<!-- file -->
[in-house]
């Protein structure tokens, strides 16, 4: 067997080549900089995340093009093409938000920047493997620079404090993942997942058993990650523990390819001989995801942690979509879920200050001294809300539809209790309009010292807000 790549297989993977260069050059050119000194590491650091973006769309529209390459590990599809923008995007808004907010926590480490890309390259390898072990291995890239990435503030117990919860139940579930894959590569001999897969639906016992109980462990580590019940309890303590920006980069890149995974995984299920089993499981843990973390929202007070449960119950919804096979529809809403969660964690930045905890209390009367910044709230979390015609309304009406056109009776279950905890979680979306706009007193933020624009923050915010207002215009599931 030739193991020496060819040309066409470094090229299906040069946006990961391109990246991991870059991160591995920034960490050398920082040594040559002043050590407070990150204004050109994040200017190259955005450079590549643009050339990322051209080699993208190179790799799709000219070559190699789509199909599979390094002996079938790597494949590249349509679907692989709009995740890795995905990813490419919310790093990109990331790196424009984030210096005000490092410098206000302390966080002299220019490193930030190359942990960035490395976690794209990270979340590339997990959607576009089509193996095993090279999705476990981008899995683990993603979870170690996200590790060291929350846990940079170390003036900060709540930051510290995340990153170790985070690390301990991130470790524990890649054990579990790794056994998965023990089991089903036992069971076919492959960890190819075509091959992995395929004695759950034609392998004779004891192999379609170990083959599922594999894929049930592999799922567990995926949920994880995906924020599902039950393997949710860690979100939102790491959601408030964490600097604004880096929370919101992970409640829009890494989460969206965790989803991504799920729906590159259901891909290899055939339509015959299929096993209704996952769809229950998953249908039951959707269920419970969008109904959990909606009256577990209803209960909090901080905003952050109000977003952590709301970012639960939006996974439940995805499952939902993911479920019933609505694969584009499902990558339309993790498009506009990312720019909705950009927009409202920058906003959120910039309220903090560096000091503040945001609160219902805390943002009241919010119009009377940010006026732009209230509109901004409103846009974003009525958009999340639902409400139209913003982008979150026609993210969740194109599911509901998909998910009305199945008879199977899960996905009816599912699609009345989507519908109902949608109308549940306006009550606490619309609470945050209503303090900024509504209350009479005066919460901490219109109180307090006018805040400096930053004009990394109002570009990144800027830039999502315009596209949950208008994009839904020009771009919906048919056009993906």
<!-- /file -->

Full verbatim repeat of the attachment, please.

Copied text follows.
[in-house]
């Protein structure tokens, strides 16, 4: 067997080549900089995340093009093409938000920047493997620079404090993942997942058993990650523990390819001989995801942690979509879920200050001294809300539809209790309009010292807000 790549297989993977260069050059050119000194590491650091973006769309529209390459590990599809923008995007808004907010926590480490890309390259390898072990291995890239990435503030117990919860139940579930894959590569001999897969639906016992109980462990580590019940309890303590920006980069890149995974995984299920089993499981843990973390929202007070449960119950919804096979529809809403969660964690930045905890209390009367910044709230979390015609309304009406056109009776279950905890979680979306706009007193933020624009923050915010207002215009599931 030739193991020496060819040309066409470094090229299906040069946006990961391109990246991991870059991160591995920034960490050398920082040594040559002043050590407070990150204004050109994040200017190259955005450079590549643009050339990322051209080699993208190179790799799709000219070559190699789509199909599979390094002996079938790597494949590249349509679907692989709009995740890795995905990813490419919310790093990109990331790196424009984030210096005000490092410098206000302390966080002299220019490193930030190359942990960035490395976690794209990270979340590339997990959607576009089509193996095993090279999705476990981008899995683990993603979870170690996200590790060291929350846990940079170390003036900060709540930051510290995340990153170790985070690390301990991130470790524990890649054990579990790794056994998965023990089991089903036992069971076919492959960890190819075509091959992995395929004695759950034609392998004779004891192999379609170990083959599922594999894929049930592999799922567990995926949920994880995906924020599902039950393997949710860690979100939102790491959601408030964490600097604004880096929370919101992970409640829009890494989460969206965790989803991504799920729906590159259901891909290899055939339509015959299929096993209704996952769809229950998953249908039951959707269920419970969008109904959990909606009256577990209803209960909090901080905003952050109000977003952590709301970012639960939006996974439940995805499952939902993911479920019933609505694969584009499902990558339309993790498009506009990312720019909705950009927009409202920058906003959120910039309220903090560096000091503040945001609160219902805390943002009241919010119009009377940010006026732009209230509109901004409103846009974003009525958009999340639902409400139209913003982008979150026609993210969740194109599911509901998909998910009305199945008879199977899960996905009816599912699609009345989507519908109902949608109308549940306006009550606490619309609470945050209503303090900024509504209350009479005066919460901490219109109180307090006018805040400096930053004009990394109002570009990144800027830039999502315009596209949950208008994009839904020009771009919906048919056009993906």